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Nov 18, 2009 at 01:08 PM

Gnostic Consciousness and the Meaning of Place

In interpreting what is being said about the Basye Vortex, especially in relation to other planetary centers, a few theses emerge:

1) “Vortex energy” is a global phenomenon that ties together diverse places through an affinity on the level of the vibratory frequencies that such locations emit, or to which they are tuned. Primary examples of these places are Machu Picchu in Peru; the Great Pyramid in Egypt; Mount Moses, also in Egypt; Sedona, AZ; and Saint-Sulpice and the abbey of St-Germain des Prés in Paris. 

2) The energy linking various vortex locations is analogous to an “optical fiber network” of gnostic awareness, helping to knit the global community of spiritual seekers, students, disciples and teachers in a planetary consciousness; and

3) Basye and Orkney Springs have a specific role and meaning in that community and that body of revelation; this role is at least speculatively related to the history of the Senedo native Americans and it is now in the process of being revealed. 

It also turns out that, without any conscious intent on our part, discussions about the meaning of the Basye Vortex, published on this website, have converged in theme and content with a topic that has reached a proverbial "roiling boil" in the kettle of contemporary culture. We are referring to the rewriting of Christian history through a revisionist view of Mary Magdalen and a proposed alternative biography of Jesus, all based on a revised - or restored - view of femininity. The energies of the Basye area, as we have always said, are part of a global change in this regard.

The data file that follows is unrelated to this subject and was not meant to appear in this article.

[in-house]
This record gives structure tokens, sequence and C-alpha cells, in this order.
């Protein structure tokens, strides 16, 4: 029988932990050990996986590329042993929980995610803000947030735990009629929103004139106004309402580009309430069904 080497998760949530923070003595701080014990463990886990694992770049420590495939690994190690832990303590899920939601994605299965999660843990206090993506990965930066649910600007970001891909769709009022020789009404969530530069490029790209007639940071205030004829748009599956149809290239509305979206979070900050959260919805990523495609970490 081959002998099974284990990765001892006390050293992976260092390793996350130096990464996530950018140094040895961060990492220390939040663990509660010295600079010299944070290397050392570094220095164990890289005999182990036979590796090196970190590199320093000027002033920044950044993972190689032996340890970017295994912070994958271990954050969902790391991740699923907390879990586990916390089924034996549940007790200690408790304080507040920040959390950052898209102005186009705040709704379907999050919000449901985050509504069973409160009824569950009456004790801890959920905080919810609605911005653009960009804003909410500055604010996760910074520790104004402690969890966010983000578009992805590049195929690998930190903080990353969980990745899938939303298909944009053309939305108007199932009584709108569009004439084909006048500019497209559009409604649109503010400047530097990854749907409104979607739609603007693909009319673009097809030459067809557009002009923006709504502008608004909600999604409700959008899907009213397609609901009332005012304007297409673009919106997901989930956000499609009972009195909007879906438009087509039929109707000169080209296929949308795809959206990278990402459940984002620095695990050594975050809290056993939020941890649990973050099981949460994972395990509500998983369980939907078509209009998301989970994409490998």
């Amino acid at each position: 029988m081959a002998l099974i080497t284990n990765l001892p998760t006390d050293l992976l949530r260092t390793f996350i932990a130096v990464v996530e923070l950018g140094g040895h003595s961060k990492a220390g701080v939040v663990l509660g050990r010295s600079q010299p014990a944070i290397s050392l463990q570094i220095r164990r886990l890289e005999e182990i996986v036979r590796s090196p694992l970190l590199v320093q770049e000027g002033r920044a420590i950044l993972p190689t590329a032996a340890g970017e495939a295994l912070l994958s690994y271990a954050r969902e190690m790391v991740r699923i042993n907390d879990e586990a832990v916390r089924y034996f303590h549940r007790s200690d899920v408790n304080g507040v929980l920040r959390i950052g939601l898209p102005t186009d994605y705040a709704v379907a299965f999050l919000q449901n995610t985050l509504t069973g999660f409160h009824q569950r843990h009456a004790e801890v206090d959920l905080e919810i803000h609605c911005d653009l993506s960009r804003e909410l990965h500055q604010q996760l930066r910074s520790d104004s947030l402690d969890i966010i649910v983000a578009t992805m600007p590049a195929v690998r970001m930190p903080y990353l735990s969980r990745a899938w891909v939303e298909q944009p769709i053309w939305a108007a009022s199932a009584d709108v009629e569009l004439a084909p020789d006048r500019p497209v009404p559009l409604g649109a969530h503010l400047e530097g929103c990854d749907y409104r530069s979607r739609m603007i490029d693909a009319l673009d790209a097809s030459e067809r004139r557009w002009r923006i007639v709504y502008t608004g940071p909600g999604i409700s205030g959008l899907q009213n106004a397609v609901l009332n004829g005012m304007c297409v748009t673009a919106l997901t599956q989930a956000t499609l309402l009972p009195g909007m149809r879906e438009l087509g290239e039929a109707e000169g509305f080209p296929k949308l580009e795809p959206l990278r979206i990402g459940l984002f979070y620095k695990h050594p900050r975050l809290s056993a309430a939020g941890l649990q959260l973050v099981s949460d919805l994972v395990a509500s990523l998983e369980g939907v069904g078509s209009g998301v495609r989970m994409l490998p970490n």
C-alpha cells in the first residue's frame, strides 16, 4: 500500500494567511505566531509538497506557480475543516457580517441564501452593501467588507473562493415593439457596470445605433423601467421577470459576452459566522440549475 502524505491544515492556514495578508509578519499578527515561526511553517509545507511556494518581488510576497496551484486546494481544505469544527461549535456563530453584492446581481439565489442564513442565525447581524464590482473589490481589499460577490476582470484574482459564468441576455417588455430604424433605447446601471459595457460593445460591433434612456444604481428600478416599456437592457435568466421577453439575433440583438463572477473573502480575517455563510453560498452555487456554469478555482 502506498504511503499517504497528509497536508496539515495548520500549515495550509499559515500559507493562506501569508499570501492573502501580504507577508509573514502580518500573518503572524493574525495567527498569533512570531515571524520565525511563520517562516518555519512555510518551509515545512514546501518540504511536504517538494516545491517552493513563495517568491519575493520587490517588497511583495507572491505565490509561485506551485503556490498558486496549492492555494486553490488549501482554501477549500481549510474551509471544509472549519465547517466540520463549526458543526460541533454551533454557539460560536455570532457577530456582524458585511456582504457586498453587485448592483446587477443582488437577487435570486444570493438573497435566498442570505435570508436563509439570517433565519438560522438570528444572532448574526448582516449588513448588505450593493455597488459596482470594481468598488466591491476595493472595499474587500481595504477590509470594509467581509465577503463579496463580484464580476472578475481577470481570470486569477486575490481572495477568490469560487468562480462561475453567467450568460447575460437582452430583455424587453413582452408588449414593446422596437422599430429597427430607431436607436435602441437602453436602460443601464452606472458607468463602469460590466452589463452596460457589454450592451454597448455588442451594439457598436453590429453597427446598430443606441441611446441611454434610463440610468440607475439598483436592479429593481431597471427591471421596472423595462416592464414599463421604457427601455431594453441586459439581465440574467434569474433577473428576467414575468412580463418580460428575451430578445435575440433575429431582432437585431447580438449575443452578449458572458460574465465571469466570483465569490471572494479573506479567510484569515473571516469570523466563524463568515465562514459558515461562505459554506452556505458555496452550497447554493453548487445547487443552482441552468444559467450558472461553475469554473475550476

The Gnostic Tradition Reawakened

Gnosticism (or "knowing") is a doctrine shared by the three great religions of the Judeo-Christian tradition. It holds that as supported by meditation, prayer and divine beneficence, God can be experienced or known directly. Its corollary is that God is present everywhere but that in ordinary experience a veil of unknowing is inserted between human beings and the divine presence.

That this is a shared tradition and a unifying one, present equally in Judaism, Islam and Christianity, is not immediately obvious, because the three religions involved each call its mystics by a different name: in Christianity they arecalled "gnostics"; in Islam, they are known as Sufis; and Judaism calls its mystics Kabbalists or, variously, Hasidim. But they share the belief that God can be experienced; and for all three, devotion that has the aim of direct knowing of God, or the divine presence, involves penetration of the “veil of ignorance.” Hence the veil is a critically important metaphor. Eastern traditions have their counterparts of this knowing. It is the universal spiritual path.

New Age gnostics, active in the world and exploring the relationship between the visible and the invisible, the profane and the sacred, take this a step further: they believe that there are settings or situations in which the barrier separating us from the higher planes is more tenuous, and therefore more easily transited: such a place, especially as related to location, is sometimes known as a vortex. Vortices are of many types but they are all inherently or at least potentially spiritual, because they present energies that gently "tug" the soul toward awareness of God; and thus the vortex energy of a place combines the characteristics of a veil that separates us from higher reality, and of a portal that allows us to access it. This experience has a Biblical basis. For instance, in the New Testament, touching the robe of Jesus, through which blessings flowed to the woman who could not stop bleeding (see Mark 5), represented coming in direct healing contact with vortex energy.


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